As one of the most successful protest campaigns in New Zealand, the Organisation to Halt Military Service (OHMS) was instrumental in the ending of compulsory military training (CMT) in New Zealand.
That all happened 50 years ago and it’s time to reflect and celebrate the events which led to its ending.
CMT meant that all nineteen-year-old males (yes it was just blokes) were required to register for military training, and an annual ballot was held to conscript a number of those young men for three months’ initial full-time military training followed by three weeks’ training annually for the next three years.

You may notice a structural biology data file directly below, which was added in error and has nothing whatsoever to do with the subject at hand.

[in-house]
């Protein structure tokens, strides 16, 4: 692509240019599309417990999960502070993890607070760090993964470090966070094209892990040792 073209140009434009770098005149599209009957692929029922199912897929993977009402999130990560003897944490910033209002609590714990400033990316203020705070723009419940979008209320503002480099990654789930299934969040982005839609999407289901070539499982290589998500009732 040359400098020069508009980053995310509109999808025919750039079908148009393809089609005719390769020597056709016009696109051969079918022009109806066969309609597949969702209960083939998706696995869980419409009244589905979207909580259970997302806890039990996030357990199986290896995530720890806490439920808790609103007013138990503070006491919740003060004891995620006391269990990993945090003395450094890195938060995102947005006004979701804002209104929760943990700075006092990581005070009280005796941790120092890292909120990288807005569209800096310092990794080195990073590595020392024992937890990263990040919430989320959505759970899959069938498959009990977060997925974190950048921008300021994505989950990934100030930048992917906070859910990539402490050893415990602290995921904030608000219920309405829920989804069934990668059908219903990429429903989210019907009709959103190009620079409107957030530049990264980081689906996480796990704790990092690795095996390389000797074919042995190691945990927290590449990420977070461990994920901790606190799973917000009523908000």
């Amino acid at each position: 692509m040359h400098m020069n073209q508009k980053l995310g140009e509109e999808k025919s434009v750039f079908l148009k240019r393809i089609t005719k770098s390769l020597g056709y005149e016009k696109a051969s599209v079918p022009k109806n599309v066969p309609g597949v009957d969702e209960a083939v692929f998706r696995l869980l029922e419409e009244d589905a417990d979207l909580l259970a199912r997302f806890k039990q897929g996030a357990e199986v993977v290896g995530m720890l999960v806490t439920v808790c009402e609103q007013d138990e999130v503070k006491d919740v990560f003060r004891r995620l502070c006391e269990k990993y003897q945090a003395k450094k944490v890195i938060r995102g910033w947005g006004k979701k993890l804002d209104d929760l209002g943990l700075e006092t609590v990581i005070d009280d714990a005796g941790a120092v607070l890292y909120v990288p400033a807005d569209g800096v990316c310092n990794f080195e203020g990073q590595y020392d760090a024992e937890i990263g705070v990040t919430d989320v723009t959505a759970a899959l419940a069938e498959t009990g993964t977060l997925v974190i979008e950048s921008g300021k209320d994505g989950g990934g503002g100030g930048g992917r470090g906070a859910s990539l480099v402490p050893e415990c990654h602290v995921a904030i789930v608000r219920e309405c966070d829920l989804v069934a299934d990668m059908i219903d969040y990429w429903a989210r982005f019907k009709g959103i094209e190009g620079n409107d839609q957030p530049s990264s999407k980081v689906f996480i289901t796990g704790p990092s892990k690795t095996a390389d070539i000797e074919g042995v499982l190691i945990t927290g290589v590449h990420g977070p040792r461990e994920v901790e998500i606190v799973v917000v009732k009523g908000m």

That all ended in 1972 following the successful OHMS campaign centred on civil disobedience and refusals by many to register for the annual ballot. The campaign was instrumental in convincing the incoming Kirk Labour Government that it was time for CMT to go – and it did!
To celebrate and record the success of OHMS, it has been decided to hold a number of commemoration activities in late 2022 to coincide with the 50-year anniversary of the repeal of the National Military Service Act, and to produce a documentary film to record the events then and the recollections of those who were involved.
More information or to join and support these activities can be found here.